New Book Explores Hunter S. Thompsonís Gonzo Philosophy from a Mythological Angle, and Explores the Question: Can Going Gonzo Act as a Catalyst for Self-Transformation?
Bangkok, Thailand, October 25, 2013 --(PR.com
)-- "Invoking Gonzo" follows Joseph Man as he is possessed by a mischievous archetypal force, one that Hunter Thompson called gonzo, but one which is otherwise known by its more formal, archetypal name: the Trickster. This archetype, which fits Hunter like a glove, is a pattern of human behavior, or fundamental human theme, which is called into existence when a culture or a person’s viewpoint becomes too rigid and needs shaking up, or shattering. The Trickster is the perfect vehicle to undermine terminal creeds which often result in catastrophe for a culture. Hunter was renowned for it; he was constantly challenging the status quo and redefining boundaries. In doing so, Hunter was seen by many as exactly what the Trickster archetype represents: a cultural hero, demigod, and savior of peoples. The Trickster, like Hunter, calls into question fundamental assumptions about the way the world is organized, and reveals the possibility of transforming them, and ourselves – even if often for ignoble ends.
Joseph Man, who becomes so caught up in the magnetic pull of the Trickster that he literally starts to ‘go gonzo,’ must find a way to exorcise this unwelcome archetypal invader before his real identity, and the love of his life, are lost forever. His search for a cure takes him to Africa where he takes Ibogaine, one of the most powerful psychedelic substances known to mankind.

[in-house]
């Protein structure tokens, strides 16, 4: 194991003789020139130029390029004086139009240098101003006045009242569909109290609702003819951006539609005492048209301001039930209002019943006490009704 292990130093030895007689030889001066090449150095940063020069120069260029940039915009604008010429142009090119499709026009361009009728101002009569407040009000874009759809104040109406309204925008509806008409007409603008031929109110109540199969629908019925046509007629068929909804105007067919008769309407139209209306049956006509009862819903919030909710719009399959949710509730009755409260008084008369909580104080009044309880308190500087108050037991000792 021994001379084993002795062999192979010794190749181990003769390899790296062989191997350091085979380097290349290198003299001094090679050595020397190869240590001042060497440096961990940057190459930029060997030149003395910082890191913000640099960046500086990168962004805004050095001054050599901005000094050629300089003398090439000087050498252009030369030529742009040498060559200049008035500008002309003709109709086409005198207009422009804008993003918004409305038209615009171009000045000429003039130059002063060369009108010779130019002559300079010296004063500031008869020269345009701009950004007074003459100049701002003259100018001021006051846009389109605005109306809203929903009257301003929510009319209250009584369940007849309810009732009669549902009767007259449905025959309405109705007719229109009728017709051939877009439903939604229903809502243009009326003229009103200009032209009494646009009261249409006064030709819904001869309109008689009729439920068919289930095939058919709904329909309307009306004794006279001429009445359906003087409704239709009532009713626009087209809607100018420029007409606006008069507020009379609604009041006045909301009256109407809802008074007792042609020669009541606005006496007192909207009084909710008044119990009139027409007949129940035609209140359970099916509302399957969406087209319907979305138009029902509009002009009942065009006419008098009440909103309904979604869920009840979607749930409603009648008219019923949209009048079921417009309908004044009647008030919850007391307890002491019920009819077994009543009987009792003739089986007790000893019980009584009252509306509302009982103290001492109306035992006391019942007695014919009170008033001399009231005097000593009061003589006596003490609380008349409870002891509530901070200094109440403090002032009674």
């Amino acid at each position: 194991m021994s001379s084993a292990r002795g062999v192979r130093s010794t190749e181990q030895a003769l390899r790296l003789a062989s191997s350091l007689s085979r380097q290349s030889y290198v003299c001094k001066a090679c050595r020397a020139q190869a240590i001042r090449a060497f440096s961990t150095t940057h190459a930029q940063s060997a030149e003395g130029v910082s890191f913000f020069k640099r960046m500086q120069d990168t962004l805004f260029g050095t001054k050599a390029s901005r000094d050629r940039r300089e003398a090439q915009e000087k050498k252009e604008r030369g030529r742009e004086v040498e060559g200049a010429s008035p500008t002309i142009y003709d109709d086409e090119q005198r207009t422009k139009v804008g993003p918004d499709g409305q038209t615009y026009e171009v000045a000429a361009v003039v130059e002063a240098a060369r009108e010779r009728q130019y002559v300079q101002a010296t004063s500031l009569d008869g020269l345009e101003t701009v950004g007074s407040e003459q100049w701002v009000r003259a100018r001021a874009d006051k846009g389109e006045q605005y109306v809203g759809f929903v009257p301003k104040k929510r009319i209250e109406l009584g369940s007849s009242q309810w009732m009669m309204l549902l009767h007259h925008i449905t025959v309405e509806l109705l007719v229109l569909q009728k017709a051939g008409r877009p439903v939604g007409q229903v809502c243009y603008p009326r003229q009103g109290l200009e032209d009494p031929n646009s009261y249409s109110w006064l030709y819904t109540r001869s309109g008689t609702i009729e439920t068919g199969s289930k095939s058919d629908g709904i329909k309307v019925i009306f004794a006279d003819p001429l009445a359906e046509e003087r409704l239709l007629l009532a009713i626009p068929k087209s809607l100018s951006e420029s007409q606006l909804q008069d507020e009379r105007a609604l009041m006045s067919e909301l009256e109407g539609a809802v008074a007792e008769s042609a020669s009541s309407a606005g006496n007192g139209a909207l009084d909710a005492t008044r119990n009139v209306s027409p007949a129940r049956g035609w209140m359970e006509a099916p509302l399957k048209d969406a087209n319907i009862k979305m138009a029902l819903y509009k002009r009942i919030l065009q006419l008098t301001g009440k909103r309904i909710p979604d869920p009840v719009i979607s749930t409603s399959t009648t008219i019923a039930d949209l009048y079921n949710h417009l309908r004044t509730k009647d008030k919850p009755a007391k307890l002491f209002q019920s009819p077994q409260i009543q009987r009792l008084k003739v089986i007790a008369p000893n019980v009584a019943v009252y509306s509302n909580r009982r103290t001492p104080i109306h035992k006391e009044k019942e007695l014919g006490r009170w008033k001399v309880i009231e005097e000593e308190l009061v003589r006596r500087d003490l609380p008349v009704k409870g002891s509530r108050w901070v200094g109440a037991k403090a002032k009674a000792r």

From Amazon: "There is humor, drama and philosophy in this quirky tale of a man and his dream and the spirit of HST [Hunter S. Thompson]."
"I’ve always enjoyed writing about obscure, little-known-about technologies or techniques that can help people transform,’ Dawe says. "As well as my job as an entertainer I gain satisfaction from educating my readers, within a fictional setting, about strange but potentially life-changing tools. Ibogaine is a fascinating substance used only by a few tribes in certain areas of Africa. However, it carries such potential for self-transformation, and for treating different forms of addiction, that I believe its relatively little-known about status needs bringing into mainstream awareness."
Dawe is the author of Theta Head (Caffeine Nights Publishing, 2009), a book which explores, in a fictional context, biofeedback for personal growth. He currently lives in Thailand where he teaches English.